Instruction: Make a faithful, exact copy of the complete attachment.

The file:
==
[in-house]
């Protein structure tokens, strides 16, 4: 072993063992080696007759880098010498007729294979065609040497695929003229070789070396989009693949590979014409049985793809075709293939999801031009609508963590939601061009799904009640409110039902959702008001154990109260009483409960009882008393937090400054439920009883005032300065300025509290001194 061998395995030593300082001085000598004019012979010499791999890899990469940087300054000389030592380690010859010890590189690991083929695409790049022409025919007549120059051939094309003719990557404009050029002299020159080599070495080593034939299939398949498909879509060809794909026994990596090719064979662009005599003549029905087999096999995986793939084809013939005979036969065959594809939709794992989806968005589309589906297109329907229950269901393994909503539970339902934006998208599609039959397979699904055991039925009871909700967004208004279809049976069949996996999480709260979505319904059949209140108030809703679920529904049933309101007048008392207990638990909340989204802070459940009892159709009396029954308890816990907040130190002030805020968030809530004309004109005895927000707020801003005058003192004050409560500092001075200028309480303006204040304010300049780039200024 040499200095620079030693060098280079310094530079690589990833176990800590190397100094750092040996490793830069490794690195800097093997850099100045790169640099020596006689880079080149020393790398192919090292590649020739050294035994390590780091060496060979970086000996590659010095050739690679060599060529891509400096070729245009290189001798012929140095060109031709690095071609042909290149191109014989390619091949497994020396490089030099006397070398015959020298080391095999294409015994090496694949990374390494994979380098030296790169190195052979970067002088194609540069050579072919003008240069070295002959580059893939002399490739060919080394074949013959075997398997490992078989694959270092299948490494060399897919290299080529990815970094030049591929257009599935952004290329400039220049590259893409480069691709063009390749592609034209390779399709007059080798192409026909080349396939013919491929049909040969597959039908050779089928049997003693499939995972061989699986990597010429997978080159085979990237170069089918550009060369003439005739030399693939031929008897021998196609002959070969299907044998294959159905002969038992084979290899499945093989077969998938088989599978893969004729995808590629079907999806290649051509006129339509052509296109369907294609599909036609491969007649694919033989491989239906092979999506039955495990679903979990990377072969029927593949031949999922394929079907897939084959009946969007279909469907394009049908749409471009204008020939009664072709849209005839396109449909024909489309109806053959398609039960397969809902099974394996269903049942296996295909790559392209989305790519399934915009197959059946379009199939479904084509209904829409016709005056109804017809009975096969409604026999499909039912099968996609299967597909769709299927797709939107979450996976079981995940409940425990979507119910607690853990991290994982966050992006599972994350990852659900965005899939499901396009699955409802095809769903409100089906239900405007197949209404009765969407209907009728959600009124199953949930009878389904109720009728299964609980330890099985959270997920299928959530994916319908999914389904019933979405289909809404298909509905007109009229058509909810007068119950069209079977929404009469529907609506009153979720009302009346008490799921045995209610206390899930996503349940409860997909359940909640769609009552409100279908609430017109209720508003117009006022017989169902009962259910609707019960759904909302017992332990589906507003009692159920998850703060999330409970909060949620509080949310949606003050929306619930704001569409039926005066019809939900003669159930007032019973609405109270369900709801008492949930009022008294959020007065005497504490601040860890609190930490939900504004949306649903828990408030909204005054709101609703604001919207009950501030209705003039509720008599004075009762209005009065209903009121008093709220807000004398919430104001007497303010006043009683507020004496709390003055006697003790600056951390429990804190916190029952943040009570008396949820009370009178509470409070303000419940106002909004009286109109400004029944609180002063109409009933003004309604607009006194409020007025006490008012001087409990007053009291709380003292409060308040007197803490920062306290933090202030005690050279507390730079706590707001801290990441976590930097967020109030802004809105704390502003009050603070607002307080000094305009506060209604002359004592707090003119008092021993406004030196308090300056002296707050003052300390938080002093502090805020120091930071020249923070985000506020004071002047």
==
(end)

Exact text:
[in-house]
């Protein structure tokens, strides 16, 4: 072993063992080696007759880098010498007729294979065609040497695929003229070789070396989009693949590979014409049985793809075709293939999801031009609508963590939601061009799904009640409110039902959702008001154990109260009483409960009882008393937090400054439920009883005032300065300025509290001194 061998395995030593300082001085000598004019012979010499791999890899990469940087300054000389030592380690010859010890590189690991083929695409790049022409025919007549120059051939094309003719990557404009050029002299020159080599070495080593034939299939398949498909879509060809794909026994990596090719064979662009005599003549029905087999096999995986793939084809013939005979036969065959594809939709794992989806968005589309589906297109329907229950269901393994909503539970339902934006998208599609039959397979699904055991039925009871909700967004208004279809049976069949996996999480709260979505319904059949209140108030809703679920529904049933309101007048008392207990638990909340989204802070459940009892159709009396029954308890816990907040130190002030805020968030809530004309004109005895927000707020801003005058003192004050409560500092001075200028309480303006204040304010300049780039200024 040499200095620079030693060098280079310094530079690589990833176990800590190397100094750092040996490793830069490794690195800097093997850099100045790169640099020596006689880079080149020393790398192919090292590649020739050294035994390590780091060496060979970086000996590659010095050739690679060599060529891509400096070729245009290189001798012929140095060109031709690095071609042909290149191109014989390619091949497994020396490089030099006397070398015959020298080391095999294409015994090496694949990374390494994979380098030296790169190195052979970067002088194609540069050579072919003008240069070295002959580059893939002399490739060919080394074949013959075997398997490992078989694959270092299948490494060399897919290299080529990815970094030049591929257009599935952004290329400039220049590259893409480069691709063009390749592609034209390779399709007059080798192409026909080349396939013919491929049909040969597959039908050779089928049997003693499939995972061989699986990597010429997978080159085979990237170069089918550009060369003439005739030399693939031929008897021998196609002959070969299907044998294959159905002969038992084979290899499945093989077969998938088989599978893969004729995808590629079907999806290649051509006129339509052509296109369907294609599909036609491969007649694919033989491989239906092979999506039955495990679903979990990377072969029927593949031949999922394929079907897939084959009946969007279909469907394009049908749409471009204008020939009664072709849209005839396109449909024909489309109806053959398609039960397969809902099974394996269903049942296996295909790559392209989305790519399934915009197959059946379009199939479904084509209904829409016709005056109804017809009975096969409604026999499909039912099968996609299967597909769709299927797709939107979450996976079981995940409940425990979507119910607690853990991290994982966050992006599972994350990852659900965005899939499901396009699955409802095809769903409100089906239900405007197949209404009765969407209907009728959600009124199953949930009878389904109720009728299964609980330890099985959270997920299928959530994916319908999914389904019933979405289909809404298909509905007109009229058509909810007068119950069209079977929404009469529907609506009153979720009302009346008490799921045995209610206390899930996503349940409860997909359940909640769609009552409100279908609430017109209720508003117009006022017989169902009962259910609707019960759904909302017992332990589906507003009692159920998850703060999330409970909060949620509080949310949606003050929306619930704001569409039926005066019809939900003669159930007032019973609405109270369900709801008492949930009022008294959020007065005497504490601040860890609190930490939900504004949306649903828990408030909204005054709101609703604001919207009950501030209705003039509720008599004075009762209005009065209903009121008093709220807000004398919430104001007497303010006043009683507020004496709390003055006697003790600056951390429990804190916190029952943040009570008396949820009370009178509470409070303000419940106002909004009286109109400004029944609180002063109409009933003004309604607009006194409020007025006490008012001087409990007053009291709380003292409060308040007197803490920062306290933090202030005690050279507390730079706590707001801290990441976590930097967020109030802004809105704390502003009050603070607002307080000094305009506060209604002359004592707090003119008092021993406004030196308090300056002296707050003052300390938080002093502090805020120091930071020249923070985000506020004071002047």